What Does CoQ10 Do For The Body?

For many people, the aging process comes with appearance and health concerns. Some people may turn to skincare products or consider plastic surgery procedures as countermeasures, but the key to aging and its effects on the body actually comes from within.

There seems to be a disconnect between aging and our cellular health. There shouldn’t be, the two are intrinsically linked.

It’s no secret anymore that diet plays a major role in our overall health and wellbeing, and a healthy, well-balanced diet is one that is full of vitamins, minerals, and other important nutrients. Perhaps you’ve heard of antioxidants and you know you need them in your diet, but you aren’t exactly clear on what antioxidants are or why they are so important.

One antioxidant that can help support the aging process from within is CoQ10, also known as ubiquinol or ubiquinone. This antioxidant is naturally produced by the body, but over time, we may produce less and less and begin to show signs of aging. So, what does CoQ10 do for the body and how might it help you better manage the aging process?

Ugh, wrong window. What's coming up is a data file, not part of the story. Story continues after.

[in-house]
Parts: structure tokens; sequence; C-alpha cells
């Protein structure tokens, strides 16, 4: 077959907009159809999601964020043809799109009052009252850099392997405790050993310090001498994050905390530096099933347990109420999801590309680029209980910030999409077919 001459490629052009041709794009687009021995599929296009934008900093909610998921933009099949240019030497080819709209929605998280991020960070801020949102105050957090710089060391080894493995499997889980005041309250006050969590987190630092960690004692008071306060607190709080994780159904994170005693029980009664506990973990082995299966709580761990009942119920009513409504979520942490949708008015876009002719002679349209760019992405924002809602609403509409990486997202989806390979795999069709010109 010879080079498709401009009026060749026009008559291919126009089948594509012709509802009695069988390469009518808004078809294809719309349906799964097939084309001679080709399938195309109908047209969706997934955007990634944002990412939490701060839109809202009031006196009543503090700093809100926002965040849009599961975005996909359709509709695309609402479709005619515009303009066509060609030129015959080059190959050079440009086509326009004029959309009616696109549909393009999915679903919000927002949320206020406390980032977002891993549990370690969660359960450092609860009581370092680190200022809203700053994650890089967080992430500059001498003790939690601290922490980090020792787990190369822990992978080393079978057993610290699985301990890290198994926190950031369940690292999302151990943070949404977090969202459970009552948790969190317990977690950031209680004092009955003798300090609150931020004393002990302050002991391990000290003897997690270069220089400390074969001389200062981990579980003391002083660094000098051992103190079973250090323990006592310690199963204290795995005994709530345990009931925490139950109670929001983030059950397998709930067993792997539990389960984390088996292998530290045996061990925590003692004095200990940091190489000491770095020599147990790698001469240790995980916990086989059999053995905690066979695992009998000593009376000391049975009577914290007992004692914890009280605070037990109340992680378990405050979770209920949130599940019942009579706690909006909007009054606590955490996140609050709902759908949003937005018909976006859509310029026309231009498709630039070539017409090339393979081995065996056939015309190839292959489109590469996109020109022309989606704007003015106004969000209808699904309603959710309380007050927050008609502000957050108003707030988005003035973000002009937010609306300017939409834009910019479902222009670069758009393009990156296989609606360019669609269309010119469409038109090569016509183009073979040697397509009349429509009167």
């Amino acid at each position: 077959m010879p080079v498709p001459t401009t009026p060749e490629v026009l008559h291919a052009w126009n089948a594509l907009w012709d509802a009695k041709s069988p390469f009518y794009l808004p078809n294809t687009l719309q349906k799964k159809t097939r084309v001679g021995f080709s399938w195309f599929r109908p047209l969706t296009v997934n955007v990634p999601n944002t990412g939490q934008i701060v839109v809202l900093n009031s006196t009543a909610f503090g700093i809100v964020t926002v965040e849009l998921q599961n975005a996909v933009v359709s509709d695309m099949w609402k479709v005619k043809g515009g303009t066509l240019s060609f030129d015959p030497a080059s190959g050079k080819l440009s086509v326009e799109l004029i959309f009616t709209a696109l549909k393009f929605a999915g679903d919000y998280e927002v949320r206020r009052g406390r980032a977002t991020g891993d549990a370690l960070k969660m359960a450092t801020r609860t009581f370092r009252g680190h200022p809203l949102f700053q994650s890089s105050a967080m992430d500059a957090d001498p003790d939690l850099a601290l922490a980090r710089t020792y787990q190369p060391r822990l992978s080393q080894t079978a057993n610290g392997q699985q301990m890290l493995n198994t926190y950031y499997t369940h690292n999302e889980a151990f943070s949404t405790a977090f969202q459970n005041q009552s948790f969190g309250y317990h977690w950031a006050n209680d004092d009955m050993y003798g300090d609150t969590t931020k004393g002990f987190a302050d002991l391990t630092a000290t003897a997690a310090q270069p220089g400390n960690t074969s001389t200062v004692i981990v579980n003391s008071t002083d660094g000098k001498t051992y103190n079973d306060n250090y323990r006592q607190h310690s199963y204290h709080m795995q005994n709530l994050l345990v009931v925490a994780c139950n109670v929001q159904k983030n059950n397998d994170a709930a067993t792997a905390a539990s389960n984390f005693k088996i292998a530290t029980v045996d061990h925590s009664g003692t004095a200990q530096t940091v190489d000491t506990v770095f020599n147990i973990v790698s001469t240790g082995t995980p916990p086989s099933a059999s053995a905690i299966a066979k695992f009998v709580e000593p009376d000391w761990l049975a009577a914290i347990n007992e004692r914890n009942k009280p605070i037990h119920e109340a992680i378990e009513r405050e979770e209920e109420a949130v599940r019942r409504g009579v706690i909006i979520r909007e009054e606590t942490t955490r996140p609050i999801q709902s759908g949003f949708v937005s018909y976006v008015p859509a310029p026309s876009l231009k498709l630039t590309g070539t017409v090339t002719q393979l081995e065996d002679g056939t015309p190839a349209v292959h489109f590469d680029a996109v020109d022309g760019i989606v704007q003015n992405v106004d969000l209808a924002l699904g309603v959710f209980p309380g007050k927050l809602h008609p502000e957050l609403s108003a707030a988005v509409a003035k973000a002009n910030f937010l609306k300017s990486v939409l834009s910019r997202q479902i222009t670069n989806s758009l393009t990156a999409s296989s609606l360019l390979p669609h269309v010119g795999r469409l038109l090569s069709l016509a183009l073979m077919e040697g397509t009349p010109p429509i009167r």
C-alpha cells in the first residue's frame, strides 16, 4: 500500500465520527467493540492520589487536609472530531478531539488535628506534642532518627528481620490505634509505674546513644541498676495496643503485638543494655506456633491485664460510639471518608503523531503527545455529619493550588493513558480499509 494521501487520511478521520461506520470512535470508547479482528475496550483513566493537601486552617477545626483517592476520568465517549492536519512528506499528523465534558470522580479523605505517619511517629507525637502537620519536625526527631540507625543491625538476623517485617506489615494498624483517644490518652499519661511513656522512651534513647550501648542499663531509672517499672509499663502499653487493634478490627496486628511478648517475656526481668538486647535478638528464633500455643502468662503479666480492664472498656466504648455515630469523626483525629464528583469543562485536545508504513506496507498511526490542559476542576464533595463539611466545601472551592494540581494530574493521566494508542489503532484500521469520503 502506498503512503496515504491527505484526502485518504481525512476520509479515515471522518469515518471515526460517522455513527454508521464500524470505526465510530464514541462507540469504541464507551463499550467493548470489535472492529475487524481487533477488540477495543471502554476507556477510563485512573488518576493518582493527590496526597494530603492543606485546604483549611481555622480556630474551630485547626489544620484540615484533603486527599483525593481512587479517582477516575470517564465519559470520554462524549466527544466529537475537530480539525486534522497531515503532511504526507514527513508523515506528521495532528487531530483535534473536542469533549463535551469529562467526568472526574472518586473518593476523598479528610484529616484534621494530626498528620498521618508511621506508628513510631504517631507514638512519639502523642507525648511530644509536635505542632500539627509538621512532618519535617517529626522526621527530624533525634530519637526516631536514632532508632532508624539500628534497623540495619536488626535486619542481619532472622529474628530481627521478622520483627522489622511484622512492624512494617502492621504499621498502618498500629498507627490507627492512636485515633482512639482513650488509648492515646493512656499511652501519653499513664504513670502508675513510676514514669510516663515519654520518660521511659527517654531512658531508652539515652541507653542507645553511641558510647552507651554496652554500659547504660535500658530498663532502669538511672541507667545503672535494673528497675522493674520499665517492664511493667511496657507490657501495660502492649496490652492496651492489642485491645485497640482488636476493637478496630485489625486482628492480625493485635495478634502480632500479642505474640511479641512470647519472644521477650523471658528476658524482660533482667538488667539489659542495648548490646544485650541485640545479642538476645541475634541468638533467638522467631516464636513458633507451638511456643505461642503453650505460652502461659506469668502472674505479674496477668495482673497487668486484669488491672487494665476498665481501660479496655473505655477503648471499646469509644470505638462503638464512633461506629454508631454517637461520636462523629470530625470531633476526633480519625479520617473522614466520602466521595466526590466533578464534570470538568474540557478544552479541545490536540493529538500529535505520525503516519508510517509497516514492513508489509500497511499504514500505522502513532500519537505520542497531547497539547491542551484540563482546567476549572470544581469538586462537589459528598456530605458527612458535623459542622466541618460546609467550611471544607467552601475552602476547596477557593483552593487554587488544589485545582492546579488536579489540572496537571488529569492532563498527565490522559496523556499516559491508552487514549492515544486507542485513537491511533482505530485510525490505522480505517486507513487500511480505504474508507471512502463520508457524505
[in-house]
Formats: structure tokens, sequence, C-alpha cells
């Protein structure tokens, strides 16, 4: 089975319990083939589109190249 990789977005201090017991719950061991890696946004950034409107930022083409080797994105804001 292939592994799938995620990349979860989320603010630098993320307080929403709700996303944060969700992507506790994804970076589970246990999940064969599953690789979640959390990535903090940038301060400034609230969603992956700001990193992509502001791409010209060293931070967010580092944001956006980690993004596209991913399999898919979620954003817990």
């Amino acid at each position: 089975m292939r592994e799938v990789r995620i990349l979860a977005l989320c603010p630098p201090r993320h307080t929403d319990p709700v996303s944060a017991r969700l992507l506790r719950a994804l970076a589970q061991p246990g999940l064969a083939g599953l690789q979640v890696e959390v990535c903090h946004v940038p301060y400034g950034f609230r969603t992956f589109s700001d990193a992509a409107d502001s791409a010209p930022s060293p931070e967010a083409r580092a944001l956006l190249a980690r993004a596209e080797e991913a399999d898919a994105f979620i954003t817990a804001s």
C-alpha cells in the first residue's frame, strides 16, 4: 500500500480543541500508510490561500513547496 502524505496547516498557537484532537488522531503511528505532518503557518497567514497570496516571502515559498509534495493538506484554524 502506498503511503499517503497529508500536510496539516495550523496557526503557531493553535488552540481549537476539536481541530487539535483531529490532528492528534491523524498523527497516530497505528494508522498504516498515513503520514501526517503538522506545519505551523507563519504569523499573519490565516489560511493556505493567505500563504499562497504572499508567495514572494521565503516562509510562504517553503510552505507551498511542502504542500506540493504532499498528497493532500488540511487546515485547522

What are antioxidants?

Antioxidants act to support the cells in the body as well as the mitochondria within our cells. Antioxidants that are produced naturally inside the body, including CoQ10, are called endogenous antioxidants, while antioxidants that are produced by foods we eat are called phytonutrients. Both types of antioxidants are important, so eating a healthy, balanced diet is critical to maintaining optimal cellular health. As we age, our bodies may slow down the production of CoQ10 but free radicals are still being produced. Free radicals are naturally unstable and can cause damage to the cells and mitochondria in this state, so antioxidants are responsible for seeking out the free radicals and stabilizing them by providing the missing electron that the free radical is seeking and turning it into a stable atom. Once they have been stabilized, free radicals are no longer a threat to other molecules within the cell, which is why antioxidants are so important. Although you might think that you aren’t familiar with any antioxidants, you’ve likely heard of some of the most common, which include vitamin A, vitamin C, vitamin E, beta-carotene, lycopene, lutein, selenium, manganese, and zeaxanthin.